Coronavirus: A market perspective
The world is in the midst of a battle with the coronavirus Covid-19. More than 240,000 people have tested positive for the disease, with the real number of cases expected to be significantly higher. Tragically over 10,000 people have so far lost their lives.
In order to attempt to get the spread of the virus under control and to limit the impact on the health of the public and public health services, authorities have implemented a variety of emergency measures, including restrictions on travel, the closure of schools, the cancellation or postponement of sporting events, and various levels of quarantine. These are truly unprecedented times.
The impact on the global economy of the virus itself and of the measures designed to tackle its spread will be significant. This is being reflected in global stock markets which are experiencing sharp declines, with the MSCI World Index in bear market territory having fallen by more than 20% from its peak, along with other major equity market indices.
While the selling has been broadly indiscriminate, some sectors have been harder hit than others, including airlines and hotel operators impacted by travel bans, retailers by the prospect of store closures and the potential impact on sales from a decline in consumer confidence, and bookmakers due to the postponement of almost all major sporting events over the coming months.
It is commonly said that the cause of the next major market downturn will almost certainly not be the same as the last, and this has once again proven to be accurate. While many have paid close attention to the health of the banking sector and elevated valuations on certain technology stocks over the last ten years, nobody predicted that a global pandemic would finally end one of the longest bull markets in history, one that has often climbed a wall of worry since the global financial crisis.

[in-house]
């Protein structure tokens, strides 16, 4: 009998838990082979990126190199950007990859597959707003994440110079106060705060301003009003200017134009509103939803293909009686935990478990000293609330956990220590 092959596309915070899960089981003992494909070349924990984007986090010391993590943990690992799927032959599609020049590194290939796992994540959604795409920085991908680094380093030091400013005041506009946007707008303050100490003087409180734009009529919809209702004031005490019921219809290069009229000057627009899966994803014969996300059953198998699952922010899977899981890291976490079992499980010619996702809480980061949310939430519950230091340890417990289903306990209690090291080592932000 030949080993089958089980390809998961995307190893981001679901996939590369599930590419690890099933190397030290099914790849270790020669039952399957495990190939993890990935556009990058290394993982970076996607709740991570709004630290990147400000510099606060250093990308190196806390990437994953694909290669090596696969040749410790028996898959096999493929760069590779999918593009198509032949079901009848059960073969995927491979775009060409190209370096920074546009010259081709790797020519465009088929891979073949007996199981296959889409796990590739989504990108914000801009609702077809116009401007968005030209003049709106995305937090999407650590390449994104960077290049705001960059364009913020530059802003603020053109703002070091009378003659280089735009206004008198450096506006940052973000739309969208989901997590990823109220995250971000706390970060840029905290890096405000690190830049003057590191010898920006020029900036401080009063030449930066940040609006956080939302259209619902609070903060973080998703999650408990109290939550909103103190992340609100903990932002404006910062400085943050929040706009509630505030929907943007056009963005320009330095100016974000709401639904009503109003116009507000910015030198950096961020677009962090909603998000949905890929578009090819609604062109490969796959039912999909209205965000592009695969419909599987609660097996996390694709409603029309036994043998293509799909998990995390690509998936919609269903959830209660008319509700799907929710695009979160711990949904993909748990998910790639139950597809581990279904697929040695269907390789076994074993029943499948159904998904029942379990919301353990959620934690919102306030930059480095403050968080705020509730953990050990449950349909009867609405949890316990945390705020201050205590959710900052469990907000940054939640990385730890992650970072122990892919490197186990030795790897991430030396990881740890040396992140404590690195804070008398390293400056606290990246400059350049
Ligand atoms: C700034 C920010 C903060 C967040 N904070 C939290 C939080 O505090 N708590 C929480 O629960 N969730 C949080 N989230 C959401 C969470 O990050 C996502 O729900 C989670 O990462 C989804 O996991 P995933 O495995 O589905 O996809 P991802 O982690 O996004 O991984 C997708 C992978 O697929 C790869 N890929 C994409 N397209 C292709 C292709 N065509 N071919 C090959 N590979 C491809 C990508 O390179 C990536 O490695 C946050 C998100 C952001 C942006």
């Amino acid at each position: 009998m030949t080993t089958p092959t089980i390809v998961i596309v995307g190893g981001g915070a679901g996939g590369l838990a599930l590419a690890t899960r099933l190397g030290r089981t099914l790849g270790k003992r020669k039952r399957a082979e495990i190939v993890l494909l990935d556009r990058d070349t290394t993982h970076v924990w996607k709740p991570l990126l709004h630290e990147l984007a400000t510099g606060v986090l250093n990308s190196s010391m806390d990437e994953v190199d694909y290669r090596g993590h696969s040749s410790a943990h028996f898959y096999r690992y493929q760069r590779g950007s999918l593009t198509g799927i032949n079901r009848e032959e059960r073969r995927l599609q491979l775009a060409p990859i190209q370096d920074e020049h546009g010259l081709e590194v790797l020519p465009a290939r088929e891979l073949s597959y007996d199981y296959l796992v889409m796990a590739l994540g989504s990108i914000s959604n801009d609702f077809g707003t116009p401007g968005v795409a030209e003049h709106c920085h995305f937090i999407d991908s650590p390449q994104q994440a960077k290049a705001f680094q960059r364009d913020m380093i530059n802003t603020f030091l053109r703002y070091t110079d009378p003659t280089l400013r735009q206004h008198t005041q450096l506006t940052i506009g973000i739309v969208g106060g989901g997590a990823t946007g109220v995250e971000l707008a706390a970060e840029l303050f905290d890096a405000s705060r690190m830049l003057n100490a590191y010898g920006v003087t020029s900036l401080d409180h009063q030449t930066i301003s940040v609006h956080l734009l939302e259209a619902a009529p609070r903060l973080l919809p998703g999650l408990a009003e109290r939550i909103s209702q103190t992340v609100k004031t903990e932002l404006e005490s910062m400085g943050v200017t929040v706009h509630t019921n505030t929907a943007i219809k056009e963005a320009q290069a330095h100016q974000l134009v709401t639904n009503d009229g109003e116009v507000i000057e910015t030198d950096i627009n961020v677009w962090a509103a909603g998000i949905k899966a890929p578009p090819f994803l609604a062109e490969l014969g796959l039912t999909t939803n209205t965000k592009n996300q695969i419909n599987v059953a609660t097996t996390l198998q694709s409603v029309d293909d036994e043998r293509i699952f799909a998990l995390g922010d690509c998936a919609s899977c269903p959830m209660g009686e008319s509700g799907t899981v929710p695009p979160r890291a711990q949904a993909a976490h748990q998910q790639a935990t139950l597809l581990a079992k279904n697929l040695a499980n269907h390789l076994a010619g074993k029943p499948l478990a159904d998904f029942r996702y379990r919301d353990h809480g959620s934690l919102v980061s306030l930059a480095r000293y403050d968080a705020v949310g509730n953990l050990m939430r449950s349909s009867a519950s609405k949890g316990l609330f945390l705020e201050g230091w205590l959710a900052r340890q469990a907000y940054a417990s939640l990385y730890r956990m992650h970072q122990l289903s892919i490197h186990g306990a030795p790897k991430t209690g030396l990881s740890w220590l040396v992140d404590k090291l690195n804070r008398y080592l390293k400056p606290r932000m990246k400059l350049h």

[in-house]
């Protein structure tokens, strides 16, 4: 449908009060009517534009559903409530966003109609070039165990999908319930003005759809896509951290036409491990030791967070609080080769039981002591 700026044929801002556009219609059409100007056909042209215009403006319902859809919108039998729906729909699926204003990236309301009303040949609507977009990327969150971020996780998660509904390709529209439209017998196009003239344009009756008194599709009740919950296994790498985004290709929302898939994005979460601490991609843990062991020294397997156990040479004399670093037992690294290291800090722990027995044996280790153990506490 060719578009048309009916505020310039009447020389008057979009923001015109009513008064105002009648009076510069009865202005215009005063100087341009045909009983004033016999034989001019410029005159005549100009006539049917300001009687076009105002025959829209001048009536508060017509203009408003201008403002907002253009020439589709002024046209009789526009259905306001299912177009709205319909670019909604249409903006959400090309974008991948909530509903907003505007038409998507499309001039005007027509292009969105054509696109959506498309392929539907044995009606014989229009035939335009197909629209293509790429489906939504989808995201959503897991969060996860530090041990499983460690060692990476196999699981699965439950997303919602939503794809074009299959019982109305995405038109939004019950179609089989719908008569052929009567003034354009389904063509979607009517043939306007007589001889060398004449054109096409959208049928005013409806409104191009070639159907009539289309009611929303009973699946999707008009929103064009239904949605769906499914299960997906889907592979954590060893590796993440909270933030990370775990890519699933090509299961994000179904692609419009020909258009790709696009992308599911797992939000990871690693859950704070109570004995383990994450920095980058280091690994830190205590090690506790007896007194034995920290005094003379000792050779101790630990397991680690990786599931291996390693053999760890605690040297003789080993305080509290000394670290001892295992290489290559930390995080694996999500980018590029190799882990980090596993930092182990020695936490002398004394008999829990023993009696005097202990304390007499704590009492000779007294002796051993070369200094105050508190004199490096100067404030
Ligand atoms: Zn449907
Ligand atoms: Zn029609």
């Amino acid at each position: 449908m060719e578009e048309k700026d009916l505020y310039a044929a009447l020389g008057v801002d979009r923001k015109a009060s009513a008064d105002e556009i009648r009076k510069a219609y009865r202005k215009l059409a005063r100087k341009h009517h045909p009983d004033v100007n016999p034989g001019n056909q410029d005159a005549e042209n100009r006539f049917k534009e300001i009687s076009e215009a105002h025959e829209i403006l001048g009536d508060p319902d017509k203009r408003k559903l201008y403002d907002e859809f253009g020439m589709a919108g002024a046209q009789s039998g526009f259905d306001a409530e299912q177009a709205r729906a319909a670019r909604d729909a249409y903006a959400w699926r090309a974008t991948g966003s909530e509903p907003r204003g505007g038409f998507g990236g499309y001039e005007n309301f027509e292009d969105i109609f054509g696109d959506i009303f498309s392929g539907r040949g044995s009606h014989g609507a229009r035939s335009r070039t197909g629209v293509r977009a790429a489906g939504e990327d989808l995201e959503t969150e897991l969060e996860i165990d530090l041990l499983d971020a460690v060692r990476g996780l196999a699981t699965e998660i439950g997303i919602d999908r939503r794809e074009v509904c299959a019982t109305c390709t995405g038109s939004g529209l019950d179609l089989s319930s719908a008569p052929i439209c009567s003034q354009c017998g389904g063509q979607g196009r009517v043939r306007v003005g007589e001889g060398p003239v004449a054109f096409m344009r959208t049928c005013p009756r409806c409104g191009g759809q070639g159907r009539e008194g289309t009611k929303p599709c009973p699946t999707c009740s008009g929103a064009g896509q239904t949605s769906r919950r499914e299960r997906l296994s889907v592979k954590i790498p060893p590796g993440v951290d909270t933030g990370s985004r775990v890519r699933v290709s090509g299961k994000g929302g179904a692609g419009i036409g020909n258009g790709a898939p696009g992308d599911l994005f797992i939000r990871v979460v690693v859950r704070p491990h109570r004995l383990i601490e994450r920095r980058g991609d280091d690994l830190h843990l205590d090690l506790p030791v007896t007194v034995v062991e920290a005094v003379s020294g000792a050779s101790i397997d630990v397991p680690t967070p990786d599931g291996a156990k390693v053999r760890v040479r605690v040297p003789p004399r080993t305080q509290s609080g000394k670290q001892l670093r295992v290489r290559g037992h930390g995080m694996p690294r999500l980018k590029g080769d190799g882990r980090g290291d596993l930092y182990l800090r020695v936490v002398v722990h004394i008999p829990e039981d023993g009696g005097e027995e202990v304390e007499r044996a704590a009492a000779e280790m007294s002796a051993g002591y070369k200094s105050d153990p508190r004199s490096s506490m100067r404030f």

That said, while the cause of this market downturn is different to anything that has been seen before, the behaviour of financial markets and its participants has been relatively typical of previous declines, and from that we can perhaps draw a quantum of solace. Like in the global financial crisis when concerns over sub-prime mortgages were first aired several months if not years before equity markets began to react, a number of major equity indices hit fresh record highs several weeks after news of the virus’ outbreak in China had emerged. Expectations that the impact would be limited, and that the economic recovery would be swift, have since been replaced by a degree of panic and fears over just how bad this could turn out to be. These are emotions that historically have not served investors well.
Many aspects of the monetary and fiscal policy response have also been seen before, and while not perfect, have had previous success. Monetary policy easing has been announced by most of the world’s major central banks, including lower interest rates, quantitative easing and measures to support the flow of credit from banks to the real economy and also to support the smooth functioning of financial markets that are showing signs of stress. A not dissimilar playbook to that used in the global financial crisis.
Fiscal stimulus has been provided in the form of loans to small and medium sized businesses, mortgage holidays, and tax reductions, while the US government has floated the idea of sending money directly to its citizens – a tool that has not been used in previous market downturns. Whether the packages announced so far will be sufficient to cushion the economic blow from the outbreak remains to be seen, however, politicians’ careers can be made or broken in such environments and we are therefore inclined to believe their promises to do “whatever it takes”.
Furthermore, while the specific cause of the current market downturn is a unique one, we have seen a number of what we would consider to be event driven bear markets in history. We have conducted work looking at bear markets in the S&P 500 Index since the end of the Second World War and found that those that we would categorise as event driven have tended to produce sharper than average declines, but quicker than average recoveries. If the economic impact can be limited and the spread of disease can be controlled within a few months, there is reason to believe that this current episode would follow a similar pattern.